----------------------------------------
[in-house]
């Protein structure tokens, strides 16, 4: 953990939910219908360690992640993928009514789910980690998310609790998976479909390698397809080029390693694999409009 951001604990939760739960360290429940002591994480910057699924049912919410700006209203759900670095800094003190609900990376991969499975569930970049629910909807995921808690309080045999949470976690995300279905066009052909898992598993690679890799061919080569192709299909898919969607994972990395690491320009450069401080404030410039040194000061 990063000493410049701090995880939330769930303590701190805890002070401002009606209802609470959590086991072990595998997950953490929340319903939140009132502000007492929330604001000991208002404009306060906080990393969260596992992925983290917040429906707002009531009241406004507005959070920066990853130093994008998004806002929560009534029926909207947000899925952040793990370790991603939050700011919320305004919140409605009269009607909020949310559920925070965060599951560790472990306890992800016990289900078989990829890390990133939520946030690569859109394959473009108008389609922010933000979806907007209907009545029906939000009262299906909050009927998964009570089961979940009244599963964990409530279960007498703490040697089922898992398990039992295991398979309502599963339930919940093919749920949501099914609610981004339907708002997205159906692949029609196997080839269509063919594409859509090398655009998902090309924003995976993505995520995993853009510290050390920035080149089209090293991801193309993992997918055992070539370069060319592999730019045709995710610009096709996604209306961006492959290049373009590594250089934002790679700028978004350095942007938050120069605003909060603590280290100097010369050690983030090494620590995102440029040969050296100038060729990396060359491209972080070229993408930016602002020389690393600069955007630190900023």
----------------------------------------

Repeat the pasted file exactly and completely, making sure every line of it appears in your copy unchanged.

[in-house]
């Protein structure tokens, strides 16, 4: 953990939910219908360690992640993928009514789910980690998310609790998976479909390698397809080029390693694999409009 951001604990939760739960360290429940002591994480910057699924049912919410700006209203759900670095800094003190609900990376991969499975569930970049629910909807995921808690309080045999949470976690995300279905066009052909898992598993690679890799061919080569192709299909898919969607994972990395690491320009450069401080404030410039040194000061 990063000493410049701090995880939330769930303590701190805890002070401002009606209802609470959590086991072990595998997950953490929340319903939140009132502000007492929330604001000991208002404009306060906080990393969260596992992925983290917040429906707002009531009241406004507005959070920066990853130093994008998004806002929560009534029926909207947000899925952040793990370790991603939050700011919320305004919140409605009269009607909020949310559920925070965060599951560790472990306890992800016990289900078989990829890390990133939520946030690569859109394959473009108008389609922010933000979806907007209907009545029906939000009262299906909050009927998964009570089961979940009244599963964990409530279960007498703490040697089922898992398990039992295991398979309502599963339930919940093919749920949501099914609610981004339907708002997205159906692949029609196997080839269509063919594409859509090398655009998902090309924003995976993505995520995993853009510290050390920035080149089209090293991801193309993992997918055992070539370069060319592999730019045709995710610009096709996604209306961006492959290049373009590594250089934002790679700028978004350095942007938050120069605003909060603590280290100097010369050690983030090494620590995102440029040969050296100038060729990396060359491209972080070229993408930016602002020389690393600069955007630190900023």